Teenagers are not always the easiest to approach….there’s a reason why John Mulaney said eight graders are the scariest people in the world to him….but we can’t let fear stop us from reaching those who really need an advocate in their lives. You may not know how or where to even start with approaching the teen in your life to be a kind, loving, mature voice in their lives, so perhaps the tips
below can help.
1.Approach with Curiosity, not Nagging
Whether you are a mother, big sister, youth leader, or mentor figure in a teen’s life the last thing they
want is a nosy nagging nuisance. The quick approach would be to out the door ask the questions that you really want to know the answers to, like what they are doing, what they are watching, and who they are letting influence them. Instead of hitting them head on with these questions, try the approach of coming in sideways with curiosity. Asking questions with a soft approach in connection. Don’t always go for the sucker punch of asking where their grades are either, but ask questions instead that open the door for them to share what they are really enjoying right now in learning. That could come from a school subject or something they are really enjoying videos on via YouTube, but feeling encouraged
and not judged will go a long way.
2. Be a Safe Place
One of my favorite Bible stories is that of the Prodigal and his son. It is a direct metaphor for God and us as His children, but it is the approach of the Father that really sticks out to me when the son finally returns. The son expected to be met with, “I told you so” or “You are such a disappointing failure” but instead he was met outside with a warm hug to just come home. Your teen needs to know that you are a safe place for them. That does not mean the absence of consequence, it does not mean complete neglect of discipline, and it does not mean free passes, but what it means is they can ALWAYS come to you and know you are not going to reject or abandon them. Cultivate this before things go south by
setting the tone that you can be approached with whatever they feel on their heart to share.
3. Do You Need to Vent, Advice, or to Throw Eggs?
When you have cultivated that safe place for the teen in your life to come forward and they do come in with an issue, ask these questions before you jump the gun. As a mentor, big sis, or parent it is going to be logical to find a solution to fix the issue, but that is not always the order the child needs. Ask them if they want to just vent and cry and scream and complain about the issue for a bit and then sit with present and engaged ears to hear. If they need advice, still listen and hear out their side of the story, but then thoughtfully and prayerfully offer advice on how to approach the issue. Lastly, consider throwing eggs. I mean it. As a youth group leader and mentor for nearly a decade I have learned a few things that can help. One time I had a darling teen that was going through a lot. She was going through a break-up, school was a mess, and she was having major issues with her best friend. I took the absolute last approach she would ever think I would and I said, “Wanna go throw eggs at a tree?” Her entire face in complete amused shock said, “YES!” We actually did take a carton of eggs and chucked them at a tree. They’re biodegradable and harmed no one, but she was able to release frustration, anger, and hurt in a way that was cathartic. Chopping logs is also a good option, as are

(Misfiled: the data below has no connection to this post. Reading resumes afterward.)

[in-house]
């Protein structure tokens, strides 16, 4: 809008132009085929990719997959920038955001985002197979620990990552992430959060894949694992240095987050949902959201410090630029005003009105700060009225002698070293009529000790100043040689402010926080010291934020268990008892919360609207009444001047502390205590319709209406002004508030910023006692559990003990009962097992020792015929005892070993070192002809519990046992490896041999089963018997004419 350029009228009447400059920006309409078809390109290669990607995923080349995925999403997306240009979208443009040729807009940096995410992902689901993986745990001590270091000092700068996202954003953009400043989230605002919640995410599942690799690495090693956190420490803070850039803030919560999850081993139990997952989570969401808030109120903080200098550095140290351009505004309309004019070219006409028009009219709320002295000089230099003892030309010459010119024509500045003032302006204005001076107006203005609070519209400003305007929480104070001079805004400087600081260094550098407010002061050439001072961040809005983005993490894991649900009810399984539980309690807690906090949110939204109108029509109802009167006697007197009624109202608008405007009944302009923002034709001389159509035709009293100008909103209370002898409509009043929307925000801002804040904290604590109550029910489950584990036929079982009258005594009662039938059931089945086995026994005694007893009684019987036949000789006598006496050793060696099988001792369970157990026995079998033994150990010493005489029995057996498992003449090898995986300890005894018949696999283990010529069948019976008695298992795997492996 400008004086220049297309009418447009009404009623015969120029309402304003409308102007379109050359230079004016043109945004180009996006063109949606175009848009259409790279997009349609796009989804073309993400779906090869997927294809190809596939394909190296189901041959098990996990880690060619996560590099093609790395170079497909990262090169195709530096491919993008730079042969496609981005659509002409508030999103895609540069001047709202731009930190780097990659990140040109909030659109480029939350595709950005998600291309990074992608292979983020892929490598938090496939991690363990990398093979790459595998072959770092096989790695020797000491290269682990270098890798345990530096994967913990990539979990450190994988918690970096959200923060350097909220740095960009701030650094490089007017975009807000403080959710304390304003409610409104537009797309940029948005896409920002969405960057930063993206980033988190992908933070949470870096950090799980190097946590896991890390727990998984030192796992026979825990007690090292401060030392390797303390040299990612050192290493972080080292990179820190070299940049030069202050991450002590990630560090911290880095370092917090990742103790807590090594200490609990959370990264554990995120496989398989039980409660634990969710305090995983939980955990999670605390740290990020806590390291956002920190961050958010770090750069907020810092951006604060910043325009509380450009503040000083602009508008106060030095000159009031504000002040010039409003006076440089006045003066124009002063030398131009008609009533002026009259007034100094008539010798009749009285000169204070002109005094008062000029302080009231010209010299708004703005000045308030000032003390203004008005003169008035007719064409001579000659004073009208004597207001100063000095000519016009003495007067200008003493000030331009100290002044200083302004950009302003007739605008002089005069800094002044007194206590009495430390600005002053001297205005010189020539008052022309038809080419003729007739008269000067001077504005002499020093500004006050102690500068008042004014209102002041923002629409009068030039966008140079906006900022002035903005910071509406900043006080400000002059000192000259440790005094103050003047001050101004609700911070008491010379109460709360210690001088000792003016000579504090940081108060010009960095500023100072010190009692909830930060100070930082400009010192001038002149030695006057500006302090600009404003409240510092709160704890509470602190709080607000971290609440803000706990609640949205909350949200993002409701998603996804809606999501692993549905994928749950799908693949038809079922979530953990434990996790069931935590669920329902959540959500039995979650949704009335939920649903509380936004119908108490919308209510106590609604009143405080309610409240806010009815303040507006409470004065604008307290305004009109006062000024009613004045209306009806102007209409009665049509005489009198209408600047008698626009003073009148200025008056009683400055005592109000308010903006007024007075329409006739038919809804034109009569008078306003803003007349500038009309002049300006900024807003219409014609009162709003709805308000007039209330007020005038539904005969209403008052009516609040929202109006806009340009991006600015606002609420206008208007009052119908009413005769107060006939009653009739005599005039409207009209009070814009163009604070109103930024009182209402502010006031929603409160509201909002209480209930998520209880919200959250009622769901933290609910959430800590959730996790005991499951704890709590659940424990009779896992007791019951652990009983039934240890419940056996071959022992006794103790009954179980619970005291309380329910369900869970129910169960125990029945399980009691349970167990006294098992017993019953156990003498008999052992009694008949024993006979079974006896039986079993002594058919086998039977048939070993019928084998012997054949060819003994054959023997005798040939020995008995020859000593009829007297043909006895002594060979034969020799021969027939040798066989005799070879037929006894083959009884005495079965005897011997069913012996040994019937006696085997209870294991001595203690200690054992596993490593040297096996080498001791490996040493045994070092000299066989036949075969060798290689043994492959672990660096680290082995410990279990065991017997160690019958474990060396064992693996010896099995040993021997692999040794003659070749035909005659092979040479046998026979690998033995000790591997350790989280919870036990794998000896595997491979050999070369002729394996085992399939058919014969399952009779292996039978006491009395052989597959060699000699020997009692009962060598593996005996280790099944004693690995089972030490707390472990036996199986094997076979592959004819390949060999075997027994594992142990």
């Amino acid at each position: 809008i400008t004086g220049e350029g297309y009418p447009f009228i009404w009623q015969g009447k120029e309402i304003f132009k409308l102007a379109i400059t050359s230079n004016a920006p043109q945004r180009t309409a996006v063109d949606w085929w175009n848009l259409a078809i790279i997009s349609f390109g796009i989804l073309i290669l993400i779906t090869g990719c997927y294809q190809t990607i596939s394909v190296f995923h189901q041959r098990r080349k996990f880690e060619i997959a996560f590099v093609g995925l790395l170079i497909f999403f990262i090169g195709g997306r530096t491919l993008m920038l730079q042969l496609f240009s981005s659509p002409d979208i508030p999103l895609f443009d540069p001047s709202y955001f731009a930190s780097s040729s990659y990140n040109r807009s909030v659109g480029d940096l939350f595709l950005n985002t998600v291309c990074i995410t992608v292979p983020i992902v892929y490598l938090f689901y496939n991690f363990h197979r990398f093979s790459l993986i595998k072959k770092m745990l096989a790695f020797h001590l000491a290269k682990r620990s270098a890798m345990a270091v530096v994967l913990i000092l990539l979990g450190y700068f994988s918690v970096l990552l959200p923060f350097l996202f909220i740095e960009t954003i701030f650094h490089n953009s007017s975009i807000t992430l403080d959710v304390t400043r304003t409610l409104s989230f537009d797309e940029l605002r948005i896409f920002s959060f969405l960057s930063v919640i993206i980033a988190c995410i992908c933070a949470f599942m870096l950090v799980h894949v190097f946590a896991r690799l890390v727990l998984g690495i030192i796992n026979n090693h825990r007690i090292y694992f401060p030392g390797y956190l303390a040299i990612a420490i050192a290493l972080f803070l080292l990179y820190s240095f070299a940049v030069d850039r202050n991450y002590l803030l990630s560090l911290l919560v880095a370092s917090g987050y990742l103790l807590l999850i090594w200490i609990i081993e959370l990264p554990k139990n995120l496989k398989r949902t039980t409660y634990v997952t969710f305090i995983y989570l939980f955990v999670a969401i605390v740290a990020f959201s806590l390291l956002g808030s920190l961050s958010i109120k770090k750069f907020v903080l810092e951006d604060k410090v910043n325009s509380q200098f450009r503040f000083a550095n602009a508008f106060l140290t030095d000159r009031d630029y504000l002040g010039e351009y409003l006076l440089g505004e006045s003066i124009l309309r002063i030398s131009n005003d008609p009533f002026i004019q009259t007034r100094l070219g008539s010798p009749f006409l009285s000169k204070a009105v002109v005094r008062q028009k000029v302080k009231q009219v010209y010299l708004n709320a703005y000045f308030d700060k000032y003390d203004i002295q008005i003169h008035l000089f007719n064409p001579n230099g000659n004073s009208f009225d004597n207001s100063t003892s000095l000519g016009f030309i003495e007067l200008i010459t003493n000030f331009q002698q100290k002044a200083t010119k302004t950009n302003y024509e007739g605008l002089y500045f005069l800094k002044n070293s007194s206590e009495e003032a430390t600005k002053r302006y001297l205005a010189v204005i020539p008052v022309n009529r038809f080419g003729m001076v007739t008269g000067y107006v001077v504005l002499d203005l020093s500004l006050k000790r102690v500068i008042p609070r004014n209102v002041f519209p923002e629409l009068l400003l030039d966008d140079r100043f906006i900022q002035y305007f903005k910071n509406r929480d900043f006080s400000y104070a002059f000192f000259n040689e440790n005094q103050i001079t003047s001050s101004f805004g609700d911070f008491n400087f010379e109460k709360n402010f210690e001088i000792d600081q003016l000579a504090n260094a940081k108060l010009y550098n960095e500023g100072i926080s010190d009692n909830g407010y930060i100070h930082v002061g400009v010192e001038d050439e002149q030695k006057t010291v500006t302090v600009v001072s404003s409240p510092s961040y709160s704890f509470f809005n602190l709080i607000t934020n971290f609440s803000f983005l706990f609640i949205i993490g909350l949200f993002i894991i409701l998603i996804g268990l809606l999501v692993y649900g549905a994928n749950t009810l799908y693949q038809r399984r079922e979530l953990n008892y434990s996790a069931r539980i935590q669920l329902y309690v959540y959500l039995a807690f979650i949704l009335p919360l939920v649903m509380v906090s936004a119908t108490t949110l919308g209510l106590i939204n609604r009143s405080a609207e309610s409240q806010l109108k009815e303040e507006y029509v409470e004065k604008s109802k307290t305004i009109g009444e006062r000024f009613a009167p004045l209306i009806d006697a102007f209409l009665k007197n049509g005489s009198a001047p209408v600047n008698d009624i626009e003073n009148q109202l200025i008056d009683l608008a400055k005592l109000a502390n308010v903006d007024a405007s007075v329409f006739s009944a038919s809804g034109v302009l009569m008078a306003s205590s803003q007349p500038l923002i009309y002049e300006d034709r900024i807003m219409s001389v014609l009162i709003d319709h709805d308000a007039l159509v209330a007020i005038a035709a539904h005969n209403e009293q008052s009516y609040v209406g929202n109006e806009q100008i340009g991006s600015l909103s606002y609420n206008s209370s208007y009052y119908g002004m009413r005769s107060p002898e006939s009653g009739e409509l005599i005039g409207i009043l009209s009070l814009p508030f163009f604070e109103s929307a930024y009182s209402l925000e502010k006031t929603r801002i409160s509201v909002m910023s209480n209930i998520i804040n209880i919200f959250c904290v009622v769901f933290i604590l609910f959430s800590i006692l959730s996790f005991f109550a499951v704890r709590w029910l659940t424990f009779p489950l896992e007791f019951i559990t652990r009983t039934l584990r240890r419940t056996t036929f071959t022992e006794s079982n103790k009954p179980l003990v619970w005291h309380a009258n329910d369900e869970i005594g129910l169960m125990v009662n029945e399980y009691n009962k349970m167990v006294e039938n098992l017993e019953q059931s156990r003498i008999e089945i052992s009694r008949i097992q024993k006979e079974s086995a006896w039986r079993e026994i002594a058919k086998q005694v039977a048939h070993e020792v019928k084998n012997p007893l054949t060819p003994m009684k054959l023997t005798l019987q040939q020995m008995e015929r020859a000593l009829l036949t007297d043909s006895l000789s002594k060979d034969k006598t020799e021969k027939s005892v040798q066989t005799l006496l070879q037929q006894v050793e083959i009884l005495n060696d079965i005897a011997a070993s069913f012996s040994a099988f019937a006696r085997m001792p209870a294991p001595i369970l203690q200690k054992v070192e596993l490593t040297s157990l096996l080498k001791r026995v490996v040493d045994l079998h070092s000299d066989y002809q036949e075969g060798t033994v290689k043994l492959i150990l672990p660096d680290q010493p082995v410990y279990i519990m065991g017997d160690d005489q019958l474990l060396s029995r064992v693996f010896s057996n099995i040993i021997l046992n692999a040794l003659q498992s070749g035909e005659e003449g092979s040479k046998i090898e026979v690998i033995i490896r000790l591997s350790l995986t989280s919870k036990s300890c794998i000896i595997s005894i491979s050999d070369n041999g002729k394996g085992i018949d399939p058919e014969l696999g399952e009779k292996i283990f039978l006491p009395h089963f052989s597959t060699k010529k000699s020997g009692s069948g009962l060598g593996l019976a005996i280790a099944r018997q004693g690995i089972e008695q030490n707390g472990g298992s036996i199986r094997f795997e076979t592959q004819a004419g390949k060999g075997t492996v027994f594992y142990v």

batting cages, but the eggs have a little less room for potential injury. 4. Share Your Story
Teens often forget we were once their age too…to be honest I think we often forget we were once their age. Don’t shy away from sharing your own experiences- for the better or worse. It is easy to feel like you are the only person ever to be going through a certain challenge or circumstance and that there is no way anyone else could understand, but more than likely that is not true. Part of the gift of being a voice in a young person’s life is that you can share your own struggles, failures, victories, and lessons with them. Really have a sit down with the inner 16 year old you as well and offer to the current 16 year old in your life the wisdom
you found along the way.
5. Pray, actually Pray
Finally, pray. God made the child in your life, and He knows better than any entity in the universe the best approach to help that child. Ask Him to use you as a vessel to come alongside and assist. Having an influence and voice in the life of a child is one of the greatest honors one can be bestowed on this earth, but it comes with a great responsibility. If you have found yourself with such an assignment then come before the Lord and genuinely ask Him for how to move forward by His direction. God will never
steer you wrong and you owe it to that child to do it the right way – His way.
Don’t let fear hold you back from making a difference in the life of a young person. You may just prove to be one of the greatest helps in their journey, but if you stay silent you will never know.
And if you are looking for extra resources consider checking out my book, Hang in There, Girl. I wrote this book with the heart and intention to be a big sister in Christ to young women. Through my years as a mentor, youth leader, and US History teacher I learned a LOT about approaching topics big and small with teens. I felt led by God to write this book to serve as a friend at a coffee shop kind of book where
they can find answers, hope, and connection when they need it most.